Responsible world citizenship is a core value of Mark Day School. Good citizens need to be knowledgable stewards of local, national, and global resources and ecosystems. For our students to become effective stewards of the planet, they need to be able to apply informed decision-making to supporting a sustainable lifestyle. Our goal is to develop environmentally literate students who understand the environment in total—both its natural and human-made aspects.
Our environmental education addresses the Earth as an interconnected set of systems, natural and social. Students engage in an exploration of the relationships between these complex systems, an interdisciplinary process of inquiry, problem solving, decision-making, and action.
Numerous units and activities support the development of ecological literacy. Lower Division students not only develop a love of nature in our gardens: They learn about the life cycle of plants by growing and harvesting, gain basic knowledge about different ecosystems and weather patterns, and see interdependence in action with our vermiculture program. The lunch-composting project is handled by the Middle Division students, who collect food waste after lunch each day for our garden composter. Upper Division's Green Team builds awareness about environmental issues by completing power and trash audits, making announcements at assembly, PSAs, and posters. They also organize the Eco-Fest, which is an annual event held on Earth Day, with workshops on different topics (such as chemicals in makeup and body products), environmental art, and activities like making smoothies in a bike-powered blender.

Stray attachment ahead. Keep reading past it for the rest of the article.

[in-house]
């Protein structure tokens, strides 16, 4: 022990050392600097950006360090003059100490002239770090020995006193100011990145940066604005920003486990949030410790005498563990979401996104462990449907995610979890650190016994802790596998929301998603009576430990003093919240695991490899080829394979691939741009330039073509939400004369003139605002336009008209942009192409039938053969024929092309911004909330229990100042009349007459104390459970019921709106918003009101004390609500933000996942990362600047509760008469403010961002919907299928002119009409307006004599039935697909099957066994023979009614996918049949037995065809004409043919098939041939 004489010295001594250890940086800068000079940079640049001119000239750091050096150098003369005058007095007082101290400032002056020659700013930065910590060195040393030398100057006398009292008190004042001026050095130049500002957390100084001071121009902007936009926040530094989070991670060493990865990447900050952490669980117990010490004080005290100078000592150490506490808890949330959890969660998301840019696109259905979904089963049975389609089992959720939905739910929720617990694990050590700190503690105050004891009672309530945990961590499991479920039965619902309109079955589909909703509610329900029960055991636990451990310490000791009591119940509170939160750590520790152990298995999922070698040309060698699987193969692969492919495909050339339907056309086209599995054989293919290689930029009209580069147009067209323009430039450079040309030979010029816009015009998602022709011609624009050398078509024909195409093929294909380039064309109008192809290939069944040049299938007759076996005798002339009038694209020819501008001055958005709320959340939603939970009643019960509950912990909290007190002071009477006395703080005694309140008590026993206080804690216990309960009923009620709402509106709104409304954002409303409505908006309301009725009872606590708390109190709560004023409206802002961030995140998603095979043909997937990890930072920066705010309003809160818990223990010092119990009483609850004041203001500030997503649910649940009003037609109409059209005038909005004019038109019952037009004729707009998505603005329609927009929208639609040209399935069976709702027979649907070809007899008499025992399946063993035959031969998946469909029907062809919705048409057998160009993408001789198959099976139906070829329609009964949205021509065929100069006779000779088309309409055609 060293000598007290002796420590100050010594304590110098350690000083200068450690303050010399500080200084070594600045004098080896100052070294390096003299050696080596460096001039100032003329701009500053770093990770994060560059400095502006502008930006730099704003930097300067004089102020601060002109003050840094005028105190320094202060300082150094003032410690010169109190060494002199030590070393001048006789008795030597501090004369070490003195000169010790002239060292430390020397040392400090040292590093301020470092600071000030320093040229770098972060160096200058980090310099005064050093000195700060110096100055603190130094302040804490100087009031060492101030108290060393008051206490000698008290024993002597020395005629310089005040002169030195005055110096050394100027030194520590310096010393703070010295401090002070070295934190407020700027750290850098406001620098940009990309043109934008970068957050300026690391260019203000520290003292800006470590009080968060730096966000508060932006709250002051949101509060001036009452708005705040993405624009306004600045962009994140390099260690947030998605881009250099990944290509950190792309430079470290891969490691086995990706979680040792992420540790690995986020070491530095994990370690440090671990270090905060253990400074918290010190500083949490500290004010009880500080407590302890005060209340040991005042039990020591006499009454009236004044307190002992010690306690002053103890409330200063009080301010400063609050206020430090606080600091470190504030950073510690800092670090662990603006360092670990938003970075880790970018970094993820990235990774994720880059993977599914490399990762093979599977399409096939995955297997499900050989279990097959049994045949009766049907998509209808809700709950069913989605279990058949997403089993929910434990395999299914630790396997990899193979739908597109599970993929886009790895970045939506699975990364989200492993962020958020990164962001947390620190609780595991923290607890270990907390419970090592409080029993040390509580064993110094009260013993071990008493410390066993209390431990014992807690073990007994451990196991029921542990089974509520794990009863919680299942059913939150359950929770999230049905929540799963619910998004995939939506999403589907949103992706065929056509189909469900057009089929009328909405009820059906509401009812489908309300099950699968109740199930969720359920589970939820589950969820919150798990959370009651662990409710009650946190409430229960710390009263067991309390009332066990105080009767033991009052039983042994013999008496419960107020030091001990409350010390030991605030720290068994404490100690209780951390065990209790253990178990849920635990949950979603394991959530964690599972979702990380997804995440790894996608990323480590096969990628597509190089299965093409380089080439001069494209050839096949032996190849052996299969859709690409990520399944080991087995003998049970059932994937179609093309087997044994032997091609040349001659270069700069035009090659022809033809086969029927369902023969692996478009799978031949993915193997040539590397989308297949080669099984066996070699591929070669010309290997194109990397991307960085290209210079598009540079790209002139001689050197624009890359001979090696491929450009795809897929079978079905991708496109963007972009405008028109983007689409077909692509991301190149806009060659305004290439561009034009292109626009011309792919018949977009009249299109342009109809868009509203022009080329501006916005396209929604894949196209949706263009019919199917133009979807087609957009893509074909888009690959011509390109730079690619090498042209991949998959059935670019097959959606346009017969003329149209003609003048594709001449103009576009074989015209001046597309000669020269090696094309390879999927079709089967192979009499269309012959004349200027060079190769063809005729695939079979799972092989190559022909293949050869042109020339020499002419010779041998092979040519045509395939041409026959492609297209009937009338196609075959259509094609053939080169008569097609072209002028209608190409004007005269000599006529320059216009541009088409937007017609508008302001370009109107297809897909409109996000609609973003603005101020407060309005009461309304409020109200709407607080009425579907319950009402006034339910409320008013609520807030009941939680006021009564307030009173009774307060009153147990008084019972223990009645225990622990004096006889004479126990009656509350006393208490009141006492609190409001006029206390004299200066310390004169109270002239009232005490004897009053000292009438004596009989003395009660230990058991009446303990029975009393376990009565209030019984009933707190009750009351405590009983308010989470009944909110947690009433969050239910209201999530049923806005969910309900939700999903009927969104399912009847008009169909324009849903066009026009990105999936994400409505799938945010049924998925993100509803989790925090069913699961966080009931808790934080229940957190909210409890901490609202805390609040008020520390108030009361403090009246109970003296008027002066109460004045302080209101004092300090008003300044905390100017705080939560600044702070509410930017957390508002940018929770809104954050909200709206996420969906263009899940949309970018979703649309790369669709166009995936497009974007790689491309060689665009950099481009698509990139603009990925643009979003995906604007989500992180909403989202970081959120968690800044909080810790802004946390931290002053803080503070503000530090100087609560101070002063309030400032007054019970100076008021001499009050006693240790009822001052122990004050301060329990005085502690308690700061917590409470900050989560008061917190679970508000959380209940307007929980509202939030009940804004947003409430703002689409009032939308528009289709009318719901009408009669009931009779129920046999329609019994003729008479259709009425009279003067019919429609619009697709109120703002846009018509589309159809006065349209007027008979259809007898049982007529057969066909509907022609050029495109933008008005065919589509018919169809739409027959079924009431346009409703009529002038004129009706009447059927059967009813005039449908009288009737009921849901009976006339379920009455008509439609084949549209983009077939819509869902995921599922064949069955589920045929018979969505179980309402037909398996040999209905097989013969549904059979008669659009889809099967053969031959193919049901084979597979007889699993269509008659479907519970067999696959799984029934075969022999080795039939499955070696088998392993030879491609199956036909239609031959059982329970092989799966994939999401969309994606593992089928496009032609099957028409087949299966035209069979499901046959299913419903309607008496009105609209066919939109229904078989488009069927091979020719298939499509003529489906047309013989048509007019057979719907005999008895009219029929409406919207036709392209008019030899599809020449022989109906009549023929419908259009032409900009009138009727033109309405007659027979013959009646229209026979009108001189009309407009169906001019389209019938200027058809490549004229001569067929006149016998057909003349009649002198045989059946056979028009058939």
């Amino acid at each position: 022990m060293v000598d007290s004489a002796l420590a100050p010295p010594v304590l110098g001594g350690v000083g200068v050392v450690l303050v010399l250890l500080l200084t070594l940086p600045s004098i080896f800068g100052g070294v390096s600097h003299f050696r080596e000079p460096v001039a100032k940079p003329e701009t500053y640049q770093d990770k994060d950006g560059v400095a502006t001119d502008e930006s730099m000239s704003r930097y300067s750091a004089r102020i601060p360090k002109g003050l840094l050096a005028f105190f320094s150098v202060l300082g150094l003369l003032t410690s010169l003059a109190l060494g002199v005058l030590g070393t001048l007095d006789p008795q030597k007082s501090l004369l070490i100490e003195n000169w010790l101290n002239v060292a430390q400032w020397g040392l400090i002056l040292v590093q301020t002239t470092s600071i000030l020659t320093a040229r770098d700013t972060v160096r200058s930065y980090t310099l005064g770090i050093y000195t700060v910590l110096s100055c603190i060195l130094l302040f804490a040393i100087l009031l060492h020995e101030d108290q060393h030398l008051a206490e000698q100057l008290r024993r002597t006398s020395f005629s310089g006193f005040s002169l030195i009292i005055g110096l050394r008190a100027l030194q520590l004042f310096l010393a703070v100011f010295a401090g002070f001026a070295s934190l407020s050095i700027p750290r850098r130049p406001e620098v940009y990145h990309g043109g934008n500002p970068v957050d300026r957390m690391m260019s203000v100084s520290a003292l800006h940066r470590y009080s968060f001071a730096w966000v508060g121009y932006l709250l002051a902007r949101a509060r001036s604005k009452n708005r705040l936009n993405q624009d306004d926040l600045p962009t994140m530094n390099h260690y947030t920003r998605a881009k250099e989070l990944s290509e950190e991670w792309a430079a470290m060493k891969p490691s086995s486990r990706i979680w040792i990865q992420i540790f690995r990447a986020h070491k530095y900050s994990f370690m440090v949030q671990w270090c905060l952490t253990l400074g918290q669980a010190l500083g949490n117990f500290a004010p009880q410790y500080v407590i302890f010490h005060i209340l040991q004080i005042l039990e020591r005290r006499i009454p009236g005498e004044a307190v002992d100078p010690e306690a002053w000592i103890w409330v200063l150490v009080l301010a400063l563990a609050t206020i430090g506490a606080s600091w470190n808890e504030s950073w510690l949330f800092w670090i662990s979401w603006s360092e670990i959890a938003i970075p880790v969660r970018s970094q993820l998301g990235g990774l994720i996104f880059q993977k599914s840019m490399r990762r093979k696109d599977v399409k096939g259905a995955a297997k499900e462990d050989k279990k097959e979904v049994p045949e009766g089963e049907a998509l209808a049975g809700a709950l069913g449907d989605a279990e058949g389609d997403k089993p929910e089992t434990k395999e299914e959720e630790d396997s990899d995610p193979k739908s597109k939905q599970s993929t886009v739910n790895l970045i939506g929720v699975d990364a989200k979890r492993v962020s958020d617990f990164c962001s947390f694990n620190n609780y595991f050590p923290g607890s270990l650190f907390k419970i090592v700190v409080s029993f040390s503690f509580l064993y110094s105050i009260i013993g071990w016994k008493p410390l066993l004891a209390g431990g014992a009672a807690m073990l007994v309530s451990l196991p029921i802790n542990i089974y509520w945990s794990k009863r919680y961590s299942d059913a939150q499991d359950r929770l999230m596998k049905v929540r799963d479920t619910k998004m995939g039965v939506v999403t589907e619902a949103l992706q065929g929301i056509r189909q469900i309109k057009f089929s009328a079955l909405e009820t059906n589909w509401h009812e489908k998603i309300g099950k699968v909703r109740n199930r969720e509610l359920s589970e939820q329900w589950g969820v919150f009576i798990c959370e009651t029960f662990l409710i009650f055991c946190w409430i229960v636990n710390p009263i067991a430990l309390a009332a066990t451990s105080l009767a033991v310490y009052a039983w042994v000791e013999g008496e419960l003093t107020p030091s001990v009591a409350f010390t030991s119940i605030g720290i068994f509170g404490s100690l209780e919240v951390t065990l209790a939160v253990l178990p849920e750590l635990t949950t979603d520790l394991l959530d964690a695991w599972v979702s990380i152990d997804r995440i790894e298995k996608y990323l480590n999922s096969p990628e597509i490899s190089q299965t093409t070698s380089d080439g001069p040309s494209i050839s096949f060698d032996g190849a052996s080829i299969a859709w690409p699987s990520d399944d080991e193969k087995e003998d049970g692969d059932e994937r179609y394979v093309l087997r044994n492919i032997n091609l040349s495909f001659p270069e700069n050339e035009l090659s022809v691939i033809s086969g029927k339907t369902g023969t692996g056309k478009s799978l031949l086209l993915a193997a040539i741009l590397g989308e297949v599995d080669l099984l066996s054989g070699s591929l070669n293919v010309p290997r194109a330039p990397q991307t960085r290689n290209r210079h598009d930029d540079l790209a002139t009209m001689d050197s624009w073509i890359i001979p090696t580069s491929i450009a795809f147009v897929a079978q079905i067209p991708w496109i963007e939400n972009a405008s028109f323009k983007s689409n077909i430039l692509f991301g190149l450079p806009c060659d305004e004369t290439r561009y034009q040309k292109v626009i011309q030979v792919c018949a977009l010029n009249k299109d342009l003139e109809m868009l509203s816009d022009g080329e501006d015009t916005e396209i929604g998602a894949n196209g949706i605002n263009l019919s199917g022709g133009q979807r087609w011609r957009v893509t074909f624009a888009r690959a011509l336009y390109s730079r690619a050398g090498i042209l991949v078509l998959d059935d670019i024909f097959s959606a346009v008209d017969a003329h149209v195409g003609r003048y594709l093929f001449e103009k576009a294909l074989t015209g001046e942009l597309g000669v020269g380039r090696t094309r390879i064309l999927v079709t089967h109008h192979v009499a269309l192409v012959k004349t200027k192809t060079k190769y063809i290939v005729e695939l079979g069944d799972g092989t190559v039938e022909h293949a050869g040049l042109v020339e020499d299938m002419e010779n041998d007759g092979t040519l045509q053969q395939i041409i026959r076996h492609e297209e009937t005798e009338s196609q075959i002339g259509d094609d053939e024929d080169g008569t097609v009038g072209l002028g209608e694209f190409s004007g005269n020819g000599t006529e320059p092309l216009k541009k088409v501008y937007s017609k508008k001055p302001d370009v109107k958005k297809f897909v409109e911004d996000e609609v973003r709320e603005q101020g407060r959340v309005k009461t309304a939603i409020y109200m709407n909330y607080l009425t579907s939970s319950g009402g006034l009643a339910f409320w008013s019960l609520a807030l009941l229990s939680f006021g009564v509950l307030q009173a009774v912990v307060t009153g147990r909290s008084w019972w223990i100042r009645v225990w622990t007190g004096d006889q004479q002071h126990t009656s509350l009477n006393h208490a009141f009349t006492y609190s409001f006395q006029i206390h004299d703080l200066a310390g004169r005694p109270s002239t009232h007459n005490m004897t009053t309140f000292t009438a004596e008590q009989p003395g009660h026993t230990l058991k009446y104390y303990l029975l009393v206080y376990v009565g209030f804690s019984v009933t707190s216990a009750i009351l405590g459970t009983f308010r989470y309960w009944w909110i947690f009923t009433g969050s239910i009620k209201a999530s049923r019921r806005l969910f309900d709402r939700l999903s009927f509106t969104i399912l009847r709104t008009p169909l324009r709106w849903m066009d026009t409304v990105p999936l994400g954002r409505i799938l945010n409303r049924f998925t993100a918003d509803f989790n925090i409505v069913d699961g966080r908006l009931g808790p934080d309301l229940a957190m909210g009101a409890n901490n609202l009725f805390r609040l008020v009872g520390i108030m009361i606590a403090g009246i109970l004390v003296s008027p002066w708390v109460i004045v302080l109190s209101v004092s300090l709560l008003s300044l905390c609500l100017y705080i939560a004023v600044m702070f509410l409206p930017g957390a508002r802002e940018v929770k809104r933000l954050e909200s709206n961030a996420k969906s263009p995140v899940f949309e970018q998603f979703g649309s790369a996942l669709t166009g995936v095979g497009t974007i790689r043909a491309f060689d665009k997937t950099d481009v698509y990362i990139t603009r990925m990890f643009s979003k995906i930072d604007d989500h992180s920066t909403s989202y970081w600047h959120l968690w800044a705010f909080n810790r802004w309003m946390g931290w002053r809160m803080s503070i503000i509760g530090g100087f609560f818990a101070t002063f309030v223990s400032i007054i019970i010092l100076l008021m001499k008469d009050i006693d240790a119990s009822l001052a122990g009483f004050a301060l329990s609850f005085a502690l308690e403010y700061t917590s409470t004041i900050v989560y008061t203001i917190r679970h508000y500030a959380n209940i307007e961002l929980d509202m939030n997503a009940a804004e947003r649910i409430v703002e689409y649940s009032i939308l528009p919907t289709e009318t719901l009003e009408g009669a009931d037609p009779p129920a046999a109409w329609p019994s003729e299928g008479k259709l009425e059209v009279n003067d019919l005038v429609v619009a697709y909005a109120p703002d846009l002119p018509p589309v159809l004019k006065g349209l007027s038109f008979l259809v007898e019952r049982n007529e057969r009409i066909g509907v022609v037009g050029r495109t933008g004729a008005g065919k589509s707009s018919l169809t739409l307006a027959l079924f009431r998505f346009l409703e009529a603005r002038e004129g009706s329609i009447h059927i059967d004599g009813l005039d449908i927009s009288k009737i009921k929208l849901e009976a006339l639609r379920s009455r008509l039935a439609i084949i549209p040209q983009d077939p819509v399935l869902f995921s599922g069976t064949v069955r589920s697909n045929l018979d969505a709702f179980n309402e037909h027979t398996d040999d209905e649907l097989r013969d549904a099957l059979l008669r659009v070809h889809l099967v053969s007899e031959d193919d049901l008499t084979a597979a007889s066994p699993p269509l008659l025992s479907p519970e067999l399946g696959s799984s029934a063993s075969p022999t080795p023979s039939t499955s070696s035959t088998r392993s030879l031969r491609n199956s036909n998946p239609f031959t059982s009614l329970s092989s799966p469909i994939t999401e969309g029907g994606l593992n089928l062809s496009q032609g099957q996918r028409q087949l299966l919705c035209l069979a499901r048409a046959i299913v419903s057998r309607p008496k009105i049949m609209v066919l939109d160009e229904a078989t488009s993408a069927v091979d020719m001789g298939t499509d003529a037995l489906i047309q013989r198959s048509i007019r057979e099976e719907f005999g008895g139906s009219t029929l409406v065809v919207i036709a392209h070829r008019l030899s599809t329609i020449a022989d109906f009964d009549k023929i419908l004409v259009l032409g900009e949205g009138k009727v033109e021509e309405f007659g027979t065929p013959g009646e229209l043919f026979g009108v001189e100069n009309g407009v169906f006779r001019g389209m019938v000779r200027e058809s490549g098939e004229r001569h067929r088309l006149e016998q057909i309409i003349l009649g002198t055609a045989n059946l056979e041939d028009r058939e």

Our outdoor education program begins in 3rd grade with an overnight trip to West Marin and concludes in 7th grade with a five-day backpacking trip in Yosemite. Naturalists accompany the students on all trips and educate them on their location. This program reinforces students' understanding of the resources of our state and our interconnectedness with nature.
Featured Project: Wiggly Redworms at Work
First graders engage in a project-based learning approach that encompasses a 5-6 week intensive study of redworms and vermicomposting. They first address the project's driving question: How can we, as stewards of the worm bin, help others understand the importance of vermicomposting? This driving question helps motivate students in researching information to create non-fiction books that are published for our local partners at Head Start Preschool.
Along the way, students learn how to collect relevant facts using a concept map and diagrams, as well learn how to do research to find information about redworms (physical characteristics, food, habitat, life cycle, interesting facts) and vermicomposting (including worm bins).
The First Graders also spend time interacting with redworms. They worked in pairs to measure their wiggly worm, write words to describe their worm, as well as record observations of their worm.